Sitting in the summer sun is glorious yet it takes a toll on the skin, there’s no doubt about that.? We are warned about the damaging rays of the sun, yet here in Minnesota, we are drawn to the sun on these long summer days like moths to the flame.? At the same time, we are a culture obsessed with youth and idealized beauty.
Now, I find myself with opportunity to register for a skin/facial rejuvenation class and wondering if I should do this. Is this something my patients would appreciate or am I buying into the notion that we all need to fight aging with everything in our weapons storehouse? Botox, liposuction, face-lifts, and tummy tucks, where do they all fit in?
Age. ?Character.? Patina.? Why do we value these qualities in our possessions but not in ourselves? ?I love seeing my soapstone kitchen counter getting dings and scratches.? It reminds me of all the joyful cooking that has taken place.
Do I value the type of Chinese medicine practice where patients will spend money on looking young but not on health in general?? My goal is to have a ?wellness? practice and I’m not convinced that facial rejuvenation is part of the picture I wish to paint. Of course I believe that having an acupuncture ?face-lift? is safer and easier than using a scalpel, and has fewer side effects than Botox.? It is also very effective.? I would like your feedback on this topic if you please. I know there?s another side to this story.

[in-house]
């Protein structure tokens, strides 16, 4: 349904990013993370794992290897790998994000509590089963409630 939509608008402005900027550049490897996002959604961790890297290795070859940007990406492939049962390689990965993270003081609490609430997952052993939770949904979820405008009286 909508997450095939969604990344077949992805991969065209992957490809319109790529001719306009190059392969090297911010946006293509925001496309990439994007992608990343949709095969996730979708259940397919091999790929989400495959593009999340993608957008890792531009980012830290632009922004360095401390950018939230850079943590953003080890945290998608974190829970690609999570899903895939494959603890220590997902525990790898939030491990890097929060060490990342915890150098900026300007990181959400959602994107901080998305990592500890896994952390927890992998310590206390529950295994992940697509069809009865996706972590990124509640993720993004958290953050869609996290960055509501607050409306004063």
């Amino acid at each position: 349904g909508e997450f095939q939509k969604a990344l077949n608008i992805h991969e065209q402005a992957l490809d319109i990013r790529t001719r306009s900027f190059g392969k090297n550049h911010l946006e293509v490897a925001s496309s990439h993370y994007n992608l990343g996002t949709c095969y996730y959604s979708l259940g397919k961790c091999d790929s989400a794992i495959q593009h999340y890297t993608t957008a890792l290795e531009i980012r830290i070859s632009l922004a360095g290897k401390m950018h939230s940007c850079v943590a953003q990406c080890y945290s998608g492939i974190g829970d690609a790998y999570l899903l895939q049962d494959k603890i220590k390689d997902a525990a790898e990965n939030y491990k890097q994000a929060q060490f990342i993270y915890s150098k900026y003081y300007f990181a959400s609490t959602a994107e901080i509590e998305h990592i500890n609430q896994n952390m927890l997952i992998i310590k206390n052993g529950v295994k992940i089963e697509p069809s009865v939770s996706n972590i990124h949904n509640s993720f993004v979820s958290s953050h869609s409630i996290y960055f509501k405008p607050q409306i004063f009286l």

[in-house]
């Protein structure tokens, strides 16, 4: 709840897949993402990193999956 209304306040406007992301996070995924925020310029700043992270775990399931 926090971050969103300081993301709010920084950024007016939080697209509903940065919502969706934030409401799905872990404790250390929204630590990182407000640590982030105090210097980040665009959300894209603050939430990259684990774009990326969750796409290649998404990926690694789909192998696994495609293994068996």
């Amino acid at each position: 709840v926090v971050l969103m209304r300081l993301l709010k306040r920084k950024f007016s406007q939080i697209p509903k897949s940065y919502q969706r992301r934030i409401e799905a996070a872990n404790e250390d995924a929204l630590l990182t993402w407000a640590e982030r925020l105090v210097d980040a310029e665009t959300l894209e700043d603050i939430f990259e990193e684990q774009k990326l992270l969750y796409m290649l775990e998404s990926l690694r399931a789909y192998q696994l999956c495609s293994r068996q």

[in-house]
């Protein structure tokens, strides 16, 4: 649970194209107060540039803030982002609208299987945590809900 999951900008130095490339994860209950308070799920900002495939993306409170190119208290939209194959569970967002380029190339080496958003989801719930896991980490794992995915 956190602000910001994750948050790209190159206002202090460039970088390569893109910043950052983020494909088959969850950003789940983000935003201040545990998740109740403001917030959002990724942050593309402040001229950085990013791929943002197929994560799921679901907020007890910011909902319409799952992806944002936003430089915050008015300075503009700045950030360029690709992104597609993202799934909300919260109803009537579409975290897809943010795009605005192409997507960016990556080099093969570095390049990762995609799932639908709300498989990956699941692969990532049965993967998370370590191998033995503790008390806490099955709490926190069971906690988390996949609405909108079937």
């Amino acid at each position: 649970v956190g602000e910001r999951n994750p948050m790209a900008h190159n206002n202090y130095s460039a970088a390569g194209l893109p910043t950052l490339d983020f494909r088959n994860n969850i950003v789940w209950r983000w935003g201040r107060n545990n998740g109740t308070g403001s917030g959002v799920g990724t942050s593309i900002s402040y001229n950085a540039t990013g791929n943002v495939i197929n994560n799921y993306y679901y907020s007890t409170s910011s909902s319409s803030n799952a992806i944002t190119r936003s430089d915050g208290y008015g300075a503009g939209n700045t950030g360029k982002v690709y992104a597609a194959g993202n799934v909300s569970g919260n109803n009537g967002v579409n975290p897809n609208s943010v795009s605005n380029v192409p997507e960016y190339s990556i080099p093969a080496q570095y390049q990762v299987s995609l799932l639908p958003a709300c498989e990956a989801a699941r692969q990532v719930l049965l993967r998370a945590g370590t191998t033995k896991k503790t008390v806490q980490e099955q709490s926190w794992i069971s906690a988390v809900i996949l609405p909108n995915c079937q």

Wouldn’t it be wonderful if we could appreciate ourselves the way we do our furniture or kitchen counters?? Is the beauty of a changing face considered a testament to the added value of age?? Is it softened by love and time to a scratched but beautiful luster? Do we find happiness from looking young forever or from the look of contentment of a well-lived life?
?How foolish to think one could ever slam the door in the face of age. Much wiser to be polite and gracious and ask him to lunch in advance.?? ~Noel Coward
Leslie Prairie L.Ac.